An outsider challenges the fundamental underpinnings of modern physics.
In this debut science book, Mohanlal explores the ways in which he believes conventional physics has misinterpreted the universe and rendered an inaccurate portrait of reality. The author begins by challenging conventional wisdom regarding the moon’s orbit around the Earth, then proceeds to attack standard conceptions of gravity, time, and the structure of the atom. The book argues for the existence of an ether (despite “an unwritten ban on ether theories”) that fills space outside the Earth’s atmosphere and is responsible for phenomena usually attributed to gravity, electromagnetism, and strong nuclear force. Diagrams, thought experiments, and quotations from scientists and philosophers form Mohanlal’s arguments in favor of a universe governed by “gravither.” The book presents a unified theory based on the author’s interpretations, and offers suggestions for research to provide experimental proof. Mohanlal makes it clear that he approaches the study of physics from an outsider’s perspective (“Prior to this, I firmly believed that science is all about absolute truth, logic, and facts that are established after thorough research, experimentation, and verification”) and with a naïve conception of professional science (“I was surprised when I became aware that even the scientific community is dogged by politics, favoritism, egos, and so on”). Mohanlal writes about his extensive study of physics, and displays familiarity with many of the discipline’s concepts, though the conclusions he draws on topics like the effect of a lunar eclipse on gravity are questionable, and minor errors like the misspelling of Galileo’s name do not inspire full confidence in the book’s analysis. Though the volume’s central aim is to overthrow established theories, Mohanlal presents his interpretations with the same certainty he questions, frequently describing his conclusions as “beyond any doubt,” supported by “irrefutable proof” with “only one explanation.” It is evident that Mohanlal has thought deeply about the subject, and the book presents some intriguing objections to conventional scientific thought, but it does so without a convincing case for its new theory.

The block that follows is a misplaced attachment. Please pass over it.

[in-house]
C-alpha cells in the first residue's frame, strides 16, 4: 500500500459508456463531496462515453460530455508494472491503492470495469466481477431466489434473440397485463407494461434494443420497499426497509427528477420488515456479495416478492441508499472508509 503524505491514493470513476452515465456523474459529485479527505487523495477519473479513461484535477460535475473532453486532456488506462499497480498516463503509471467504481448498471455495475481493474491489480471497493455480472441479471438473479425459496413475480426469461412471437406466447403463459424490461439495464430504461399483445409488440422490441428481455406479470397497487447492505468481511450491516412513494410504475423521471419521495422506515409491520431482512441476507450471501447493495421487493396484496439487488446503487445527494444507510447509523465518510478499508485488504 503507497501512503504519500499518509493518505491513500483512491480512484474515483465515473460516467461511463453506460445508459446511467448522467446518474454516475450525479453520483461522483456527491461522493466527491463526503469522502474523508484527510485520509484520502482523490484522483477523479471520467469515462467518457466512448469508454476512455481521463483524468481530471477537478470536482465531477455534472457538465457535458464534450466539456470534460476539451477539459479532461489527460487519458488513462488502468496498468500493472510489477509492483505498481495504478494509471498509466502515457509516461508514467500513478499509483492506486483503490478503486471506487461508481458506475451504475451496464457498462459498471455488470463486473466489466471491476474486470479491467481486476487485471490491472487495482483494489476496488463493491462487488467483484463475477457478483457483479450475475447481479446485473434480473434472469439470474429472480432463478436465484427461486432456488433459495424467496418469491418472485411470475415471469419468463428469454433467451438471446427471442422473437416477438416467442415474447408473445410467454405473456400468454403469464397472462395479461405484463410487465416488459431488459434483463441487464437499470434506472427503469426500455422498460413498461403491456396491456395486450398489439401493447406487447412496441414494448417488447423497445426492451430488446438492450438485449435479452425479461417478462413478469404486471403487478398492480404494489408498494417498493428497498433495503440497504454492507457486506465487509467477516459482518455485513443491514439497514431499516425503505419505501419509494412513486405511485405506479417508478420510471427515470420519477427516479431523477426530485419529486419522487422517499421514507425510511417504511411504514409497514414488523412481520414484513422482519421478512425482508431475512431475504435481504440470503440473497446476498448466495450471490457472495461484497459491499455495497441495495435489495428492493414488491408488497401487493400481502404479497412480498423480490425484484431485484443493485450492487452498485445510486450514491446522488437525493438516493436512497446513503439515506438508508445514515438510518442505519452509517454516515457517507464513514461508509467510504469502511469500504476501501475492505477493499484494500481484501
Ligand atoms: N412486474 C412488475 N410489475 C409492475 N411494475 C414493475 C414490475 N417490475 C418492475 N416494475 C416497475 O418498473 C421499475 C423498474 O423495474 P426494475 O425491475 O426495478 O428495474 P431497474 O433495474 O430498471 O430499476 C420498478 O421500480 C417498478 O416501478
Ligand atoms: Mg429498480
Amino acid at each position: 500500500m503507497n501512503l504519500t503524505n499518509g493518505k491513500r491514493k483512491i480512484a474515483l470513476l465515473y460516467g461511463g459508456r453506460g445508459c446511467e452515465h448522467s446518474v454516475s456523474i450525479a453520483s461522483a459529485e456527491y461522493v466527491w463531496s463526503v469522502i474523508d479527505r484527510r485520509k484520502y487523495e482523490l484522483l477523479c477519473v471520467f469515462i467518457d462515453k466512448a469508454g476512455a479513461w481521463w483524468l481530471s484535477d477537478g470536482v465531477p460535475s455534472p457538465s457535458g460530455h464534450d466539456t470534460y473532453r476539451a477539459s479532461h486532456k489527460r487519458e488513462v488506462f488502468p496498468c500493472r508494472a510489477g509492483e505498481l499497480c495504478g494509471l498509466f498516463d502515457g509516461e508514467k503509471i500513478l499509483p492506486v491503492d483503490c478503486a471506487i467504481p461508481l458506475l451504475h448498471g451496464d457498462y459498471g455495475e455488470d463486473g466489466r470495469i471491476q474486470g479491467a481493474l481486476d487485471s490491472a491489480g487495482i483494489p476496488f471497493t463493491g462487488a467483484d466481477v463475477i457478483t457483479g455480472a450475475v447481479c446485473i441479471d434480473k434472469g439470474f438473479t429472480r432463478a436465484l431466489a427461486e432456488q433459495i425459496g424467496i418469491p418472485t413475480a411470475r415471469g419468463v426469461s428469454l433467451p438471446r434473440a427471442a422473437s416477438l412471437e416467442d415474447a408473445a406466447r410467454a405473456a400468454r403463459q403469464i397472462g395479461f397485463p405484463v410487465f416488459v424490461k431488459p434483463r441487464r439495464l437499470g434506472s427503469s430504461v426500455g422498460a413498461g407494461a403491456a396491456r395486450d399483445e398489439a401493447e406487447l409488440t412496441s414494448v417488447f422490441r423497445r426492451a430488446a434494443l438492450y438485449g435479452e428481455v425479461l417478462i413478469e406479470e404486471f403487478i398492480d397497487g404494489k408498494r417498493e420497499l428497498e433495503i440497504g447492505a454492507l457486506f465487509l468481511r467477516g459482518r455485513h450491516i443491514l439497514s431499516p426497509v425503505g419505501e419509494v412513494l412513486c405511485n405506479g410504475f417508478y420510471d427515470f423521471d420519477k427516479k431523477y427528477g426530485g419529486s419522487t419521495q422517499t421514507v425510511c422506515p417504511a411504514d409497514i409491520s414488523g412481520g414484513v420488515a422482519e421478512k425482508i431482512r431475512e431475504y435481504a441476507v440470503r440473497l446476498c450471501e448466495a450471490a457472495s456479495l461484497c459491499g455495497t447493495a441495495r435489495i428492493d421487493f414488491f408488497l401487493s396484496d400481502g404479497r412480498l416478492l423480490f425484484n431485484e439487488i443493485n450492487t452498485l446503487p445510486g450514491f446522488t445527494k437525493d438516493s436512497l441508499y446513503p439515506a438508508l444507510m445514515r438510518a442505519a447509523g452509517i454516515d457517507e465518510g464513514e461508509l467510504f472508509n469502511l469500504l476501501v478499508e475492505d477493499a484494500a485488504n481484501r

An unpersuasive argument for overturning mainstream science’s understanding of the universe.